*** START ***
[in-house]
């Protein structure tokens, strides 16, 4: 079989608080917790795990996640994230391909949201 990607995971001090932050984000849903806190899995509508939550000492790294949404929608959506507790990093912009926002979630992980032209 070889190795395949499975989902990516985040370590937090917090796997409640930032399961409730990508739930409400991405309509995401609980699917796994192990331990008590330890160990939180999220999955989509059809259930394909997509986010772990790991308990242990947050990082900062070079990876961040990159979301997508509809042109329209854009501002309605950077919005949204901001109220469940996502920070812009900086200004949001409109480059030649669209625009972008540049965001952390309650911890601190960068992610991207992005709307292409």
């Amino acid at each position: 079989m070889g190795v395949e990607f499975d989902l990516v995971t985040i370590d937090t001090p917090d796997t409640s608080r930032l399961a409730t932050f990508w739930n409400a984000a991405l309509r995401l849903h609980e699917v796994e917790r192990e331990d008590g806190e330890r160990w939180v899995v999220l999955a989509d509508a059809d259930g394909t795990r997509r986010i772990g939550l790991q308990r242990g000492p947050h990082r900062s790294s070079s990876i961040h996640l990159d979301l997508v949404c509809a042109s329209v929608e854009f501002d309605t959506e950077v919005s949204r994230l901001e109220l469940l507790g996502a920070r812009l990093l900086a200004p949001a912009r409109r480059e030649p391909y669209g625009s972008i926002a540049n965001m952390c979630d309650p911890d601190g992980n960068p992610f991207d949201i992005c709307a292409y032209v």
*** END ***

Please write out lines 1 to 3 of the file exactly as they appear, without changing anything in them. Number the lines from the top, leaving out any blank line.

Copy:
[in-house]
């Protein structure tokens, strides 16, 4: 079989608080917790795990996640994230391909949201 990607995971001090932050984000849903806190899995509508939550000492790294949404929608959506507790990093912009926002979630992980032209 070889190795395949499975989902990516985040370590937090917090796997409640930032399961409730990508739930409400991405309509995401609980699917796994192990331990008590330890160990939180999220999955989509059809259930394909997509986010772990790991308990242990947050990082900062070079990876961040990159979301997508509809042109329209854009501002309605950077919005949204901001109220469940996502920070812009900086200004949001409109480059030649669209625009972008540049965001952390309650911890601190960068992610991207992005709307292409």
């Amino acid at each position: 079989m070889g190795v395949e990607f499975d989902l990516v995971t985040i370590d937090t001090p917090d796997t409640s608080r930032l399961a409730t932050f990508w739930n409400a984000a991405l309509r995401l849903h609980e699917v796994e917790r192990e331990d008590g806190e330890r160990w939180v899995v999220l999955a989509d509508a059809d259930g394909t795990r997509r986010i772990g939550l790991q308990r242990g000492p947050h990082r900062s790294s070079s990876i961040h996640l990159d979301l997508v949404c509809a042109s329209v929608e854009f501002d309605t959506e950077v919005s949204r994230l901001e109220l469940l507790g996502a920070r812009l990093l900086a200004p949001a912009r409109r480059e030649p391909y669209g625009s972008i926002a540049n965001m952390c979630d309650p911890d601190g992980n960068p992610f991207d949201i992005c709307a292409y032209v």